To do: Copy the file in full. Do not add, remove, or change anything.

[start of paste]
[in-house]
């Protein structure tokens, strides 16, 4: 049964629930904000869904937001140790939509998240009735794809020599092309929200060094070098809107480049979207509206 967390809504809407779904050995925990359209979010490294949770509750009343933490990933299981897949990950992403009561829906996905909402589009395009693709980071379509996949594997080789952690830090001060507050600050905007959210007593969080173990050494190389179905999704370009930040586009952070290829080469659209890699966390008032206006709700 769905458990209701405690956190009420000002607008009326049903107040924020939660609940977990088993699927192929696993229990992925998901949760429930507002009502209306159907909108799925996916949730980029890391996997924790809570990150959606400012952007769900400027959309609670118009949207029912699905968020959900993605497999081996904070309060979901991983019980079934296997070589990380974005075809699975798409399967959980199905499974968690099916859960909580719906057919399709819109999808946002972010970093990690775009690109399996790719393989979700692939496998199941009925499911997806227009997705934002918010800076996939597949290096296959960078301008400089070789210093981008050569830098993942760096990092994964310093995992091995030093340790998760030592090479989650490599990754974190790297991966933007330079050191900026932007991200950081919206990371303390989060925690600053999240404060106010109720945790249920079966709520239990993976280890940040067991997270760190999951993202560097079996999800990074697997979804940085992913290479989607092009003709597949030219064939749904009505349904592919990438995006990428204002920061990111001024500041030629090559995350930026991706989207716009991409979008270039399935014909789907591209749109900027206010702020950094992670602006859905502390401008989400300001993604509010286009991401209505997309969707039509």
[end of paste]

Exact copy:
[in-house]
């Protein structure tokens, strides 16, 4: 049964629930904000869904937001140790939509998240009735794809020599092309929200060094070098809107480049979207509206 967390809504809407779904050995925990359209979010490294949770509750009343933490990933299981897949990950992403009561829906996905909402589009395009693709980071379509996949594997080789952690830090001060507050600050905007959210007593969080173990050494190389179905999704370009930040586009952070290829080469659209890699966390008032206006709700 769905458990209701405690956190009420000002607008009326049903107040924020939660609940977990088993699927192929696993229990992925998901949760429930507002009502209306159907909108799925996916949730980029890391996997924790809570990150959606400012952007769900400027959309609670118009949207029912699905968020959900993605497999081996904070309060979901991983019980079934296997070589990380974005075809699975798409399967959980199905499974968690099916859960909580719906057919399709819109999808946002972010970093990690775009690109399996790719393989979700692939496998199941009925499911997806227009997705934002918010800076996939597949290096296959960078301008400089070789210093981008050569830098993942760096990092994964310093995992091995030093340790998760030592090479989650490599990754974190790297991966933007330079050191900026932007991200950081919206990371303390989060925690600053999240404060106010109720945790249920079966709520239990993976280890940040067991997270760190999951993202560097079996999800990074697997979804940085992913290479989607092009003709597949030219064939749904009505349904592919990438995006990428204002920061990111001024500041030629090559995350930026991706989207716009991409979008270039399935014909789907591209749109900027206010702020950094992670602006859905502390401008989400300001993604509010286009991401209505997309969707039509």